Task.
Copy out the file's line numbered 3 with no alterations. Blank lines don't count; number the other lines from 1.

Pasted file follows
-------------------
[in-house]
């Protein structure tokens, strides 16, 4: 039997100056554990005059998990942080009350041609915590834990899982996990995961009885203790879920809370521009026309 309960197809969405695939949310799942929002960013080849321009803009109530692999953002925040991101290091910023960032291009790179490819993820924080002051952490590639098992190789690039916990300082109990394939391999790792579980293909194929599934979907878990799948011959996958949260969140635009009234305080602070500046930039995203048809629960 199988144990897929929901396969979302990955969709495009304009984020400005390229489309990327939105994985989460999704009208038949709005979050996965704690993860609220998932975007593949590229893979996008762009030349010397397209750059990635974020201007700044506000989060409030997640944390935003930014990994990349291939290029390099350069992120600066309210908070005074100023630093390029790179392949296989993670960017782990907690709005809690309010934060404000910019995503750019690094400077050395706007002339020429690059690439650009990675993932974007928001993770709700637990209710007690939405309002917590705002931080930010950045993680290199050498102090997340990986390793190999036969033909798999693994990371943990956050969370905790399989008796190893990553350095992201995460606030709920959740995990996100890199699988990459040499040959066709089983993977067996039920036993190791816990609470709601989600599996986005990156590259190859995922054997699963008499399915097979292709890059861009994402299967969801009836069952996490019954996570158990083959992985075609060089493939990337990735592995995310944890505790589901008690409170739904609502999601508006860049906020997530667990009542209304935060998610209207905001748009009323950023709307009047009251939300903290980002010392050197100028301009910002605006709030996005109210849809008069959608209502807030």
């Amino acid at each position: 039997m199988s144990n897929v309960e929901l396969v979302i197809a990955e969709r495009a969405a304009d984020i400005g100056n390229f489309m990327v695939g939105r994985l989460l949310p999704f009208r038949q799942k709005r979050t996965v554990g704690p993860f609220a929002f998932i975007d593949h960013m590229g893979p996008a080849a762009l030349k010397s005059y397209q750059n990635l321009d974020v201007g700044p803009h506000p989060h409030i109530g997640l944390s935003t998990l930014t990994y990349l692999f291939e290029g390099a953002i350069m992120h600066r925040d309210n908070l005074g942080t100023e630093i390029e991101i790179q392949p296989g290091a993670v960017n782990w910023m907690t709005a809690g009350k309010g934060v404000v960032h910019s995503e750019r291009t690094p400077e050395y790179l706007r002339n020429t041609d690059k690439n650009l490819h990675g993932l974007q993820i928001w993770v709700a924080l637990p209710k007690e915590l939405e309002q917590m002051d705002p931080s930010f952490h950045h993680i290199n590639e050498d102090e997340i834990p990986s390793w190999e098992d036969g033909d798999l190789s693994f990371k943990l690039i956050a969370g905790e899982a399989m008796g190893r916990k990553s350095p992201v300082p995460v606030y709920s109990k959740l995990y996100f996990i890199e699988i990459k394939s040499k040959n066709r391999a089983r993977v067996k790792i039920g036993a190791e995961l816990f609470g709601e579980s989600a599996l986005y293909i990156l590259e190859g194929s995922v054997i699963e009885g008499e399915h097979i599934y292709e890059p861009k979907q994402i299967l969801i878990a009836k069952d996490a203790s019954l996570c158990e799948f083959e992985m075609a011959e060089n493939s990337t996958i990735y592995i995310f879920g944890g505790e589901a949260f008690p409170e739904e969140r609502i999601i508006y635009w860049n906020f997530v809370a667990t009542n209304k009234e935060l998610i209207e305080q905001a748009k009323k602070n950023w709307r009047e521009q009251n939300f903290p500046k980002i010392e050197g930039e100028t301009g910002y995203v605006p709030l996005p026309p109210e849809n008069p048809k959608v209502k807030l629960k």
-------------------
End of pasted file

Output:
């Amino acid at each position: 039997m199988s144990n897929v309960e929901l396969v979302i197809a990955e969709r495009a969405a304009d984020i400005g100056n390229f489309m990327v695939g939105r994985l989460l949310p999704f009208r038949q799942k709005r979050t996965v554990g704690p993860f609220a929002f998932i975007d593949h960013m590229g893979p996008a080849a762009l030349k010397s005059y397209q750059n990635l321009d974020v201007g700044p803009h506000p989060h409030i109530g997640l944390s935003t998990l930014t990994y990349l692999f291939e290029g390099a953002i350069m992120h600066r925040d309210n908070l005074g942080t100023e630093i390029e991101i790179q392949p296989g290091a993670v960017n782990w910023m907690t709005a809690g009350k309010g934060v404000v960032h910019s995503e750019r291009t690094p400077e050395y790179l706007r002339n020429t041609d690059k690439n650009l490819h990675g993932l974007q993820i928001w993770v709700a924080l637990p209710k007690e915590l939405e309002q917590m002051d705002p931080s930010f952490h950045h993680i290199n590639e050498d102090e997340i834990p990986s390793w190999e098992d036969g033909d798999l190789s693994f990371k943990l690039i956050a969370g905790e899982a399989m008796g190893r916990k990553s350095p992201v300082p995460v606030y709920s109990k959740l995990y996100f996990i890199e699988i990459k394939s040499k040959n066709r391999a089983r993977v067996k790792i039920g036993a190791e995961l816990f609470g709601e579980s989600a599996l986005y293909i990156l590259e190859g194929s995922v054997i699963e009885g008499e399915h097979i599934y292709e890059p861009k979907q994402i299967l969801i878990a009836k069952d996490a203790s019954l996570c158990e799948f083959e992985m075609a011959e060089n493939s990337t996958i990735y592995i995310f879920g944890g505790e589901a949260f008690p409170e739904e969140r609502i999601i508006y635009w860049n906020f997530v809370a667990t009542n209304k009234e935060l998610i209207e305080q905001a748009k009323k602070n950023w709307r009047e521009q009251n939300f903290p500046k980002i010392e050197g930039e100028t301009g910002y995203v605006p709030l996005p026309p109210e849809n008069p048809k959608v209502k807030l629960k």